This training is organized in the context of acquiring a better understanding of the integration among “Water-Energy-Food” (WEF) Nexus that are essential for human well-being, poverty alleviation and achieving multiple Sustainable Development Goals (SDGs). Projection in Africa indicates that by 2030 its population will increase and reach to more than 2 billion hence entailing a significant increase in water consumption by 283%; and demand of energy - by 70 % - and food by 60%. (RES4Africa, 2019)
The main objective of this online training is to strengthen and enhance a better understanding of the contribution of water to the implementation of the Water-Energy-Food Nexus. In this training, emphasis will be given to explore the threats and the opportunities related to water and its management using the nexus approach. The webinar will also provide an introduction to the third training that will be focusing on the aspect of food.
In order to address these gaps and challenges to achieve the goals of global and continental development policy processes s (SDG 2030), the African Union Agenda 2063, as well as the Paris Agreement 2015 on climate action, innovative, integrated environmental solutions and business models, are required.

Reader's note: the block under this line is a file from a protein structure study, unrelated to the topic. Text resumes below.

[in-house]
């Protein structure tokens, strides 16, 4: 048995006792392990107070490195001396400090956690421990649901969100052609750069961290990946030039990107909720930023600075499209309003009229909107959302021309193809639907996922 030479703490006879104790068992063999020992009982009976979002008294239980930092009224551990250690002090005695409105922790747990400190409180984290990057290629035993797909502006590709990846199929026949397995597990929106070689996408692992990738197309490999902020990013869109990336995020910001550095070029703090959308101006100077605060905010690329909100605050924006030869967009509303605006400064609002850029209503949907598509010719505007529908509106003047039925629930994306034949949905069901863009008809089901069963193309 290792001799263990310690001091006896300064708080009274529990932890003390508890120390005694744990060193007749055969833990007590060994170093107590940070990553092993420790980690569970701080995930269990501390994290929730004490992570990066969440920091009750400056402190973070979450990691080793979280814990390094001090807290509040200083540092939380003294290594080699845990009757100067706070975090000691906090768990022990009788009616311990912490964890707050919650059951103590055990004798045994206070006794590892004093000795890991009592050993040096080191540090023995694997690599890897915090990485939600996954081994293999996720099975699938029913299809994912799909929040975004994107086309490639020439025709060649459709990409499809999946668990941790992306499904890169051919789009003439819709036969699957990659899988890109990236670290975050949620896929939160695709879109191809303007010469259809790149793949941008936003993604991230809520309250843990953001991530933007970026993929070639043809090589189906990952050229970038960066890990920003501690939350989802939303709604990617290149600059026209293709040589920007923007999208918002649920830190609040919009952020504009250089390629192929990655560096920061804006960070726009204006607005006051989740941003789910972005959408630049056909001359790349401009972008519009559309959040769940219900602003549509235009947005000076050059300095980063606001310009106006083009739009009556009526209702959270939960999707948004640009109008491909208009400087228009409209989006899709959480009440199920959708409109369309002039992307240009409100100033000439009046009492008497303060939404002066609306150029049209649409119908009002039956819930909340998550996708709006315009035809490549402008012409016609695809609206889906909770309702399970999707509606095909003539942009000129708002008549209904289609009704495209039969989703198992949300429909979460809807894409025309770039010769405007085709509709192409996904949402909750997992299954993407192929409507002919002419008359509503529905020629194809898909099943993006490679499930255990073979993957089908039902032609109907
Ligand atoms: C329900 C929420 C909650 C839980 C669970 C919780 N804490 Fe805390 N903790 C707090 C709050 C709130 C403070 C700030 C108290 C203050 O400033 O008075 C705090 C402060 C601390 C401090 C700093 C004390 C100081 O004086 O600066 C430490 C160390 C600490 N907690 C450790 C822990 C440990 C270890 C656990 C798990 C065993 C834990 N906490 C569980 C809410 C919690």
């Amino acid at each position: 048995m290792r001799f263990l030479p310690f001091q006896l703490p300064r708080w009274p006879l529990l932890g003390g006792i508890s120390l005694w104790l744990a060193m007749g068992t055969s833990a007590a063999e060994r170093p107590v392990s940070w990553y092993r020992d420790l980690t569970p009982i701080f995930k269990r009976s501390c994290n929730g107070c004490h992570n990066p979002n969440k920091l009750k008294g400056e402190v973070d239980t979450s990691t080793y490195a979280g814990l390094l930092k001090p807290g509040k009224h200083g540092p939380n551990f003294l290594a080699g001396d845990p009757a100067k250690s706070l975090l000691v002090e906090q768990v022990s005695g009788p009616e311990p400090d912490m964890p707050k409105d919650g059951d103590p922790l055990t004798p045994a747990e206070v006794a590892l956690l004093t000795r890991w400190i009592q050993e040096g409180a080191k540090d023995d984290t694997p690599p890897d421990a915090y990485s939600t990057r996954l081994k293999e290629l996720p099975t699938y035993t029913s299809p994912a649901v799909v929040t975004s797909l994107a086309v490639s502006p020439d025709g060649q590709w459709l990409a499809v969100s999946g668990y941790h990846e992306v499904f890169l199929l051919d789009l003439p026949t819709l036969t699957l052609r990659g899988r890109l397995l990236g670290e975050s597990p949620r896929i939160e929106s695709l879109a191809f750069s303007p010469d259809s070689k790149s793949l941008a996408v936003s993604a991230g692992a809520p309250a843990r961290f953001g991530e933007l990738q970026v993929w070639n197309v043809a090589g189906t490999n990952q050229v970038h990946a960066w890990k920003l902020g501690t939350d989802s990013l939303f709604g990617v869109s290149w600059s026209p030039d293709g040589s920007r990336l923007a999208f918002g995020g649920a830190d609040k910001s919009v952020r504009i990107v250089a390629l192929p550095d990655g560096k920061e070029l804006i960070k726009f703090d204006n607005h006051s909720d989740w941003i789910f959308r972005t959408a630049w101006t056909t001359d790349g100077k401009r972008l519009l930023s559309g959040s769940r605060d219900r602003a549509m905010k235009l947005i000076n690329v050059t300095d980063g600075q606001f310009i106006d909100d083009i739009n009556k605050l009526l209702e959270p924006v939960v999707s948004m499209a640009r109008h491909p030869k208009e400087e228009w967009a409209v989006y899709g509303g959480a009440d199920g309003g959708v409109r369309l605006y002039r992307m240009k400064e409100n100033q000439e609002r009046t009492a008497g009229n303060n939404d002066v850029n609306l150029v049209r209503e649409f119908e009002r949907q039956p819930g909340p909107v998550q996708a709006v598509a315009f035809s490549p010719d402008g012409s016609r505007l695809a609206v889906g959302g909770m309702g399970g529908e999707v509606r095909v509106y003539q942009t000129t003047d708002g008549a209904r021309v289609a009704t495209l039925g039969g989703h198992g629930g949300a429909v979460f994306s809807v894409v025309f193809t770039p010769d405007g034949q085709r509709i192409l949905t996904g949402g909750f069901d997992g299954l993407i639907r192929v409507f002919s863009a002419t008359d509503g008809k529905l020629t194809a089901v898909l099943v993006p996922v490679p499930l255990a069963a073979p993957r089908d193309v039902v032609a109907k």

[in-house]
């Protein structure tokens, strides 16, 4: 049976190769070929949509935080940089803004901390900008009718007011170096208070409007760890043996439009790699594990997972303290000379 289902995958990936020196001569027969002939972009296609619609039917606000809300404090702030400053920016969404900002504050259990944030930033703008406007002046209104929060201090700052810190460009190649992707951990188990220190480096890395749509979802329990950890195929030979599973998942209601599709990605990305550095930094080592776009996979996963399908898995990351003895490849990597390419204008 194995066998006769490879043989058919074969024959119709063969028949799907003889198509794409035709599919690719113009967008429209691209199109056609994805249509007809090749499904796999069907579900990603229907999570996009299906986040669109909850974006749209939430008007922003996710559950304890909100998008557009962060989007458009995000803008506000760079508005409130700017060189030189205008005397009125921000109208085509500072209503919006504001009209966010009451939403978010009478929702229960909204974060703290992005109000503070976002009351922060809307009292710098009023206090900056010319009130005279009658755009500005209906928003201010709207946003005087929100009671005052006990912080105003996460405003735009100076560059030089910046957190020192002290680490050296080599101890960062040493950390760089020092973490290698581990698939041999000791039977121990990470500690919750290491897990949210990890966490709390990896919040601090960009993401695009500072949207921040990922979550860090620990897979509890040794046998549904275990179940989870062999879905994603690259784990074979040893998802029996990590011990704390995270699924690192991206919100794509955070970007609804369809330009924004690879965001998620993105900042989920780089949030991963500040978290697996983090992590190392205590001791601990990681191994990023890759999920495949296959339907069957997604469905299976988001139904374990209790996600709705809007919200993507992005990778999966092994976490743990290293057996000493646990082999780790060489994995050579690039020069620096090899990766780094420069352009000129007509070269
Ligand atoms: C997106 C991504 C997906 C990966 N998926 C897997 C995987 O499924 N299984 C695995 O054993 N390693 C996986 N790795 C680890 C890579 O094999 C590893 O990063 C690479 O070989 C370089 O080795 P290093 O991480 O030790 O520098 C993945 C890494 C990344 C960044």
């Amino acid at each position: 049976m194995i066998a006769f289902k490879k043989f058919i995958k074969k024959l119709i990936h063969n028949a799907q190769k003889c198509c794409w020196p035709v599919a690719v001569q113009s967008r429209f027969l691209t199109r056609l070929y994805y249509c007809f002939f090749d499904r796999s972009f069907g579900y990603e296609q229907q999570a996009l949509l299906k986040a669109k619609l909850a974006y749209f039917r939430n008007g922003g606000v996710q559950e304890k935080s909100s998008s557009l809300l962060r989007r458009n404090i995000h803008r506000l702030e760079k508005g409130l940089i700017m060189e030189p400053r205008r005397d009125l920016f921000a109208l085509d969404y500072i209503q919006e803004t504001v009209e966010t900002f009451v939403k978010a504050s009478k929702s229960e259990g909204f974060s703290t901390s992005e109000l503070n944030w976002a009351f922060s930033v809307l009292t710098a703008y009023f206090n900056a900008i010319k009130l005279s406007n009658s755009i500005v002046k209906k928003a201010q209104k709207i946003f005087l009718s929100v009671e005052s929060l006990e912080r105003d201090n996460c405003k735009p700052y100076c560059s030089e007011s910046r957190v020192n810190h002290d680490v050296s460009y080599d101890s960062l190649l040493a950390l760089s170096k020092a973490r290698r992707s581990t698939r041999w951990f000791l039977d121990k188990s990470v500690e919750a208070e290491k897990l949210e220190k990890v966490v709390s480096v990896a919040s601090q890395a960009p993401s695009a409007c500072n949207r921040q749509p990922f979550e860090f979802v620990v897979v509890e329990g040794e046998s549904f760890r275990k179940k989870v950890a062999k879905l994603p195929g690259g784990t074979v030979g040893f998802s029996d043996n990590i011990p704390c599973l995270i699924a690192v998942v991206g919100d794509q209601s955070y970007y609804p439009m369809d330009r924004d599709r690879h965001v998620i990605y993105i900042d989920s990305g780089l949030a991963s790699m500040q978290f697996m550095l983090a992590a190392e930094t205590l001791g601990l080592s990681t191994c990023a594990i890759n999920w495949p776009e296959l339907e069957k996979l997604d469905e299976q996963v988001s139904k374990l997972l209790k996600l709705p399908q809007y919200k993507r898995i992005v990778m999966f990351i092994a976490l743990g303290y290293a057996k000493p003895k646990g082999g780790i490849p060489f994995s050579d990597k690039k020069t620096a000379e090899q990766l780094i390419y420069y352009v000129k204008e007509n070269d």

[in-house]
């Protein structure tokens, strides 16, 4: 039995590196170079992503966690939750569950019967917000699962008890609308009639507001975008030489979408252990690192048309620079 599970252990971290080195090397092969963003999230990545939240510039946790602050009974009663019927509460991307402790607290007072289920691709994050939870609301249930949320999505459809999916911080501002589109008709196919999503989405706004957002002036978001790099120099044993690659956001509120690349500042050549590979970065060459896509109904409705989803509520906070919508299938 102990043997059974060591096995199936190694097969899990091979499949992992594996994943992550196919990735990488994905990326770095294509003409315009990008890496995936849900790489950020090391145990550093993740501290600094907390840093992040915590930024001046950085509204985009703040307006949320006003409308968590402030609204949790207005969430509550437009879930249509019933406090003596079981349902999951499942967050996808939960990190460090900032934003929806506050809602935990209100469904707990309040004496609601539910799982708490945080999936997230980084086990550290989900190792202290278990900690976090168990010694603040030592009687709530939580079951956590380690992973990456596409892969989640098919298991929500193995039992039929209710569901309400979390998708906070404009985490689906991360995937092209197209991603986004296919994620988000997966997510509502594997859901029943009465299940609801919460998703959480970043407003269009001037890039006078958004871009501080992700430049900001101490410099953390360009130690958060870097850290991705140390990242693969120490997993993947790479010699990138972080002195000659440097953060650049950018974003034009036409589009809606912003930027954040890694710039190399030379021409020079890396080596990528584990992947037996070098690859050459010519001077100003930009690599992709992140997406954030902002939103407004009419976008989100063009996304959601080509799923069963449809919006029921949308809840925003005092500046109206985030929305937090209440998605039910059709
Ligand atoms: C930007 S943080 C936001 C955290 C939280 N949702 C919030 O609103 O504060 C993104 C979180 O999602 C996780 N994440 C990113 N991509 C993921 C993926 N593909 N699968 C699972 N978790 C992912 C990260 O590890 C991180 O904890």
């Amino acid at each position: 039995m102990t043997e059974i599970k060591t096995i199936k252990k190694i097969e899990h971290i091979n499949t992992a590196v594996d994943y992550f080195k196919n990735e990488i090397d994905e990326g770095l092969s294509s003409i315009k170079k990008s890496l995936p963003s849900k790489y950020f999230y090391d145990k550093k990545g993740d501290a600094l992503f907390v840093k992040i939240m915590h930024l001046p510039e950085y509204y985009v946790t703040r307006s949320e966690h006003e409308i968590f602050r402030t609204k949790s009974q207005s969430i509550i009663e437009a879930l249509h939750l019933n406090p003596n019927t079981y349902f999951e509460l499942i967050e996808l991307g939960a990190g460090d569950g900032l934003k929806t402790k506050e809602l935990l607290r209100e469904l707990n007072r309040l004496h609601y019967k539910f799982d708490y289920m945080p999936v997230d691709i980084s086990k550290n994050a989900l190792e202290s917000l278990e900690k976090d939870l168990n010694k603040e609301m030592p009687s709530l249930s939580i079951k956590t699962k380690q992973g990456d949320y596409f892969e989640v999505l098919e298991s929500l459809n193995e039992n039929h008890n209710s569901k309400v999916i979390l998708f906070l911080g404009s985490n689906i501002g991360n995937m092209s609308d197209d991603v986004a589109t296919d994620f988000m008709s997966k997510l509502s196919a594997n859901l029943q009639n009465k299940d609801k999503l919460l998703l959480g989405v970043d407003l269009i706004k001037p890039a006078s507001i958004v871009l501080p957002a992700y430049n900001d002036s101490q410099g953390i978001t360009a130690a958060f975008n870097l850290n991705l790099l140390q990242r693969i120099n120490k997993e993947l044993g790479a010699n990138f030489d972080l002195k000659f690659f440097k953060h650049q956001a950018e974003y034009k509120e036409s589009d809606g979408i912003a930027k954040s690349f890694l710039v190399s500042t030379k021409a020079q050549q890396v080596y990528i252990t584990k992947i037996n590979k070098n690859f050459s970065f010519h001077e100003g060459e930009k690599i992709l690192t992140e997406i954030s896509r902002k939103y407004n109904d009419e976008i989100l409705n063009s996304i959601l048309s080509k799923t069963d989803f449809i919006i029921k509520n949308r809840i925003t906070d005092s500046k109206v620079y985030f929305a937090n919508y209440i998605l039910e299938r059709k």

It is against this backdrop that the United Nations Environment Programme (UNEP), Africa Office Energy Unit and the Ecosystem Division (Global Programme of Action for the Protection of the Marine Environment from Land-Based Activities) together with various international partners are joining forces to organize a series of online webinar training on the Water-Energy-Food Nexus. This second training will focus on the theme of water.
Water is key to produce electricity, for example through hydropower, or even used for cooling in nuclear energy production. It is also required to extract fossil fuels and for the production of biofuels. At the same time, energy is required for the desalination of seawater and highly brackish groundwater.
In Sub-Saharan Africa and other regions of the world, including parts of Asia, the population grows and will continue to grow in the future. These are also the regions most affected by water scarcity and where lack of electricity is still a reality for many. Moreover, agriculture is an important sector in these regions and a key source of water demand. For example, agriculture still accounts for 80% of water withdrawals in Sub-Saharan Africa. All this clearly demonstrates that the increasing population immediately translates into increasing demand for food, energy, and water.
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